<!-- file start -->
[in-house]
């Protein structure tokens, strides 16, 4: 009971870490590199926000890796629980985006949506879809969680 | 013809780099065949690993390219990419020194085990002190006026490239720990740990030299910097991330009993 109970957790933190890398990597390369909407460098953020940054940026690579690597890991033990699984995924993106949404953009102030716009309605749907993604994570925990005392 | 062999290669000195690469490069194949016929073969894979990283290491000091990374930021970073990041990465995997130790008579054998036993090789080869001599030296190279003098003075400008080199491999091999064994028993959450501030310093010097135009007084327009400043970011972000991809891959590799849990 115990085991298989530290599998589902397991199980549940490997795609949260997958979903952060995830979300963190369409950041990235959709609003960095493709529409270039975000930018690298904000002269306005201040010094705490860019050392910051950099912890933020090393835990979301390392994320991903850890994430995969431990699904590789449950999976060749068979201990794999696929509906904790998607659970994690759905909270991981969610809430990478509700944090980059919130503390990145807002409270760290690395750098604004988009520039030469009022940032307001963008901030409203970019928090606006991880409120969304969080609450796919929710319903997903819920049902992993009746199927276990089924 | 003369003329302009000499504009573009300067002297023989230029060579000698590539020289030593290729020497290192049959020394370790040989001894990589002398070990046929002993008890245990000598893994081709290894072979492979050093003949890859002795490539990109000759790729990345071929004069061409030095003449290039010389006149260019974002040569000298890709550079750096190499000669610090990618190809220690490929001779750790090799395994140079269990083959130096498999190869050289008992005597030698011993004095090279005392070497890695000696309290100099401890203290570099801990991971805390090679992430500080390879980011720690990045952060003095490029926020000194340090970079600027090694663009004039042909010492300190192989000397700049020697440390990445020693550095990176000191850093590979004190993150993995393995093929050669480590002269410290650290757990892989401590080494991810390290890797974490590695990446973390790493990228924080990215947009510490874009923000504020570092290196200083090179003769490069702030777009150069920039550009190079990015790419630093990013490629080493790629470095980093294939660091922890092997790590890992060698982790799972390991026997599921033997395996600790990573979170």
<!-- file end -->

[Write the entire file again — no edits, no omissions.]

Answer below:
[in-house]
């Protein structure tokens, strides 16, 4: 009971870490590199926000890796629980985006949506879809969680 | 013809780099065949690993390219990419020194085990002190006026490239720990740990030299910097991330009993 109970957790933190890398990597390369909407460098953020940054940026690579690597890991033990699984995924993106949404953009102030716009309605749907993604994570925990005392 | 062999290669000195690469490069194949016929073969894979990283290491000091990374930021970073990041990465995997130790008579054998036993090789080869001599030296190279003098003075400008080199491999091999064994028993959450501030310093010097135009007084327009400043970011972000991809891959590799849990 115990085991298989530290599998589902397991199980549940490997795609949260997958979903952060995830979300963190369409950041990235959709609003960095493709529409270039975000930018690298904000002269306005201040010094705490860019050392910051950099912890933020090393835990979301390392994320991903850890994430995969431990699904590789449950999976060749068979201990794999696929509906904790998607659970994690759905909270991981969610809430990478509700944090980059919130503390990145807002409270760290690395750098604004988009520039030469009022940032307001963008901030409203970019928090606006991880409120969304969080609450796919929710319903997903819920049902992993009746199927276990089924 | 003369003329302009000499504009573009300067002297023989230029060579000698590539020289030593290729020497290192049959020394370790040989001894990589002398070990046929002993008890245990000598893994081709290894072979492979050093003949890859002795490539990109000759790729990345071929004069061409030095003449290039010389006149260019974002040569000298890709550079750096190499000669610090990618190809220690490929001779750790090799395994140079269990083959130096498999190869050289008992005597030698011993004095090279005392070497890695000696309290100099401890203290570099801990991971805390090679992430500080390879980011720690990045952060003095490029926020000194340090970079600027090694663009004039042909010492300190192989000397700049020697440390990445020693550095990176000191850093590979004190993150993995393995093929050669480590002269410290650290757990892989401590080494991810390290890797974490590695990446973390790493990228924080990215947009510490874009923000504020570092290196200083090179003769490069702030777009150069920039550009190079990015790419630093990013490629080493790629470095980093294939660091922890092997790590890992060698982790799972390991026997599921033997395996600790990573979170």